I am mindful of the admonition All things come to those who wait (or something like that..) And if one can suspend credibility in considering matters of federal legislation, we may find that some of the things for which weve been waiting may indeed be coming to rural Michigan in general, and to Michigan farming in particular. In a May 30th news release from the office of Michigan Senator Debbie Stabenow we find the announced support for Michigan State University and its Cooperative Extension service - - to help Michigan farmers and ranchers utilize new tools and resources available through the 2014 Farm Bill.
I can hear some of the skeptics now saying things like, 2014 farm bill!? Thats the farm bill that was supposed to pass in 2008, right?
Well, anyway, its here now, and a lot of the agricultural economic disasters that might have come from that long delay have been avoided, so, were moving on.
What this comes down to, we are told is 150-thousand dollars for MSU, to partner with a coalition of universities led by the University of Illinois, to develop new online decision making tools for commodity, specialty crop, and dairy producers. We here in West Michigan, particularly Southwest Michigan, are very much into specialty crops and dairy production. Im not just sure what is meant by a portion of those funds, which will support that part of the project, but another portion will be used to support state-based MSU Extension agents to help conduct public education and outreach meetings this summer. Extension has always done that, going way back to even before I was toddling about our family farm before the midpoint in the last century. But we all know about, although we dont yet fully understand the scrambling re-do of MSU Extension that has been taking place over the past few years and is still going on. We at least can take some comfort in the fact that Extension is still viable, and growing, and meeting educational needs of farmers and other factors in the improving Michigan economy.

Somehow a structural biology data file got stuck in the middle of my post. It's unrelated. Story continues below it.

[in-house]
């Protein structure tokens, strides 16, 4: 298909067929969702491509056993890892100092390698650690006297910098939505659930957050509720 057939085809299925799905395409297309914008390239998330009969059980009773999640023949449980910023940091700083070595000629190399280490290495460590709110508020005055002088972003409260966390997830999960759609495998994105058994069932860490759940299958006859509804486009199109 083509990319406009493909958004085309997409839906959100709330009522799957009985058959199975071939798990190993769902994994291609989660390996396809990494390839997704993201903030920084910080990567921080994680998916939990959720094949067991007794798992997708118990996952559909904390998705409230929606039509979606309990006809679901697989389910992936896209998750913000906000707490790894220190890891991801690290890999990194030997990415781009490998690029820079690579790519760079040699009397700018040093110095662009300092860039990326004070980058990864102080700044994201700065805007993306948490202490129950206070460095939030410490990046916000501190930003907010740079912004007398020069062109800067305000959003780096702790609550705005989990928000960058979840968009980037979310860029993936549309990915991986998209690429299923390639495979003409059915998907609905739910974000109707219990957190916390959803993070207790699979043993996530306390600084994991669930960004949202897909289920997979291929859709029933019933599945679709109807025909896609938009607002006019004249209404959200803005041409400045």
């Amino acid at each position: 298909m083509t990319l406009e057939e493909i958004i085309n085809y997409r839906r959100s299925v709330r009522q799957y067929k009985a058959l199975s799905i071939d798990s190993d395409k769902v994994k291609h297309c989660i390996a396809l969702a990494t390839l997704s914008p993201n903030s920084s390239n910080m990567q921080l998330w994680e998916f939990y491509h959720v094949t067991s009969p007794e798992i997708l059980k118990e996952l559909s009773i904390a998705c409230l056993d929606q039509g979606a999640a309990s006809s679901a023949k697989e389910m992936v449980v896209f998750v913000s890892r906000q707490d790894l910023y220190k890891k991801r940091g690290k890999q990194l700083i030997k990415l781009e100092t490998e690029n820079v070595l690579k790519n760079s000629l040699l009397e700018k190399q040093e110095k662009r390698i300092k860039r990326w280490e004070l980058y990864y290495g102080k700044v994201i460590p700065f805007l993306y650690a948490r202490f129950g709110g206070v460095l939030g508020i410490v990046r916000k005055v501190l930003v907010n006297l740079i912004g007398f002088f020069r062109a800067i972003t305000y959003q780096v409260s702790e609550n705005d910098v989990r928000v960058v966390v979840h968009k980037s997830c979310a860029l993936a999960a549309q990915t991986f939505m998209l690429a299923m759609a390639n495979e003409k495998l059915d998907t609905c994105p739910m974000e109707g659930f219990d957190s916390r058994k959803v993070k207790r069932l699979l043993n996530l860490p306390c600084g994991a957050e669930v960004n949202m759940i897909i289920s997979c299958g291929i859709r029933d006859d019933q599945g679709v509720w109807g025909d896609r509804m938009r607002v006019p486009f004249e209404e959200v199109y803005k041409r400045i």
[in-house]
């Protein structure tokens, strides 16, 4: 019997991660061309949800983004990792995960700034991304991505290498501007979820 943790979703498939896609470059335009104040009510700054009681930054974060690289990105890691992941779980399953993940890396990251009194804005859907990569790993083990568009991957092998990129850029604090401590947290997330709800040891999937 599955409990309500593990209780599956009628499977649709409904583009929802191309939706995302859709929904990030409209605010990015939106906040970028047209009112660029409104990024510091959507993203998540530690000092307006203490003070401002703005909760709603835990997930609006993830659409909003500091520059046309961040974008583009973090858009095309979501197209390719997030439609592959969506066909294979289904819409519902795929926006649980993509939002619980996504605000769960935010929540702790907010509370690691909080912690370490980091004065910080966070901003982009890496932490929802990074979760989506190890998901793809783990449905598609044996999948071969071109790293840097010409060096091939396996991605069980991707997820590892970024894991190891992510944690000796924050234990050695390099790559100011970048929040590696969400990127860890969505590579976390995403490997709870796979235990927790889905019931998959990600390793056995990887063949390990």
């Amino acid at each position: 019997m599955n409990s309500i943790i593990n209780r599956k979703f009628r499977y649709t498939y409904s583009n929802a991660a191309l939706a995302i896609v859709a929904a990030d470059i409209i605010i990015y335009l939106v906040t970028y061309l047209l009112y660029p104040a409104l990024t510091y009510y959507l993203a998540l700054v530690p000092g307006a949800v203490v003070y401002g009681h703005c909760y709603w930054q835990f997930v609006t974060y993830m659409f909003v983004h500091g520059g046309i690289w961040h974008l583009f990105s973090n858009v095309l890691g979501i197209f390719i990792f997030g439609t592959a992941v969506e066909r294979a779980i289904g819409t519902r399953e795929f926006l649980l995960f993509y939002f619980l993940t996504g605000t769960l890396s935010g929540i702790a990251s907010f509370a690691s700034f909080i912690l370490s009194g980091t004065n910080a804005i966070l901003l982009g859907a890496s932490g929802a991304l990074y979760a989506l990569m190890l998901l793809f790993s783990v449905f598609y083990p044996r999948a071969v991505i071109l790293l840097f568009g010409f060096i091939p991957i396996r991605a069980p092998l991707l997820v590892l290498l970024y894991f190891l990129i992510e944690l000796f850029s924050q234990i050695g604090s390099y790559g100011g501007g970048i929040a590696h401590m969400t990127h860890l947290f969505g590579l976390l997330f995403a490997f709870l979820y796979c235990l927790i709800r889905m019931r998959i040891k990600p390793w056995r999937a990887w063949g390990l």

So the new farm bill has some new benefits. Like what? Well, like the reformation of many agriculture programs as in the elimination of the direct payment subsidy program; the streamlining and consolidation of other programs, and cracking down on fraud and misuse. Yes, I recognize thats a lot of generalization, but, somewhat more specifically, the bill invests in initiatives to help strengthen our fruit and vegetable industries, increase all of American exports, and advance the concept of family farmers selling more of their goods locally.
That farm bill was a long time in coming together, perhaps because of the several new factors, including the deficit reduction by 23 billion dollars. Benefits to Michigan just might have come, at least in part, by way of the influence of the Senator from Michigan
Karl Guenther is a retired farm broadcaster at WKZO and can be reached at firstname.lastname@example.org . He is a member of Michigan Farm Bureau and an emeritus member of the National Association of Farm Broadcasting. (accompanying picture is a screen capture from YouTube)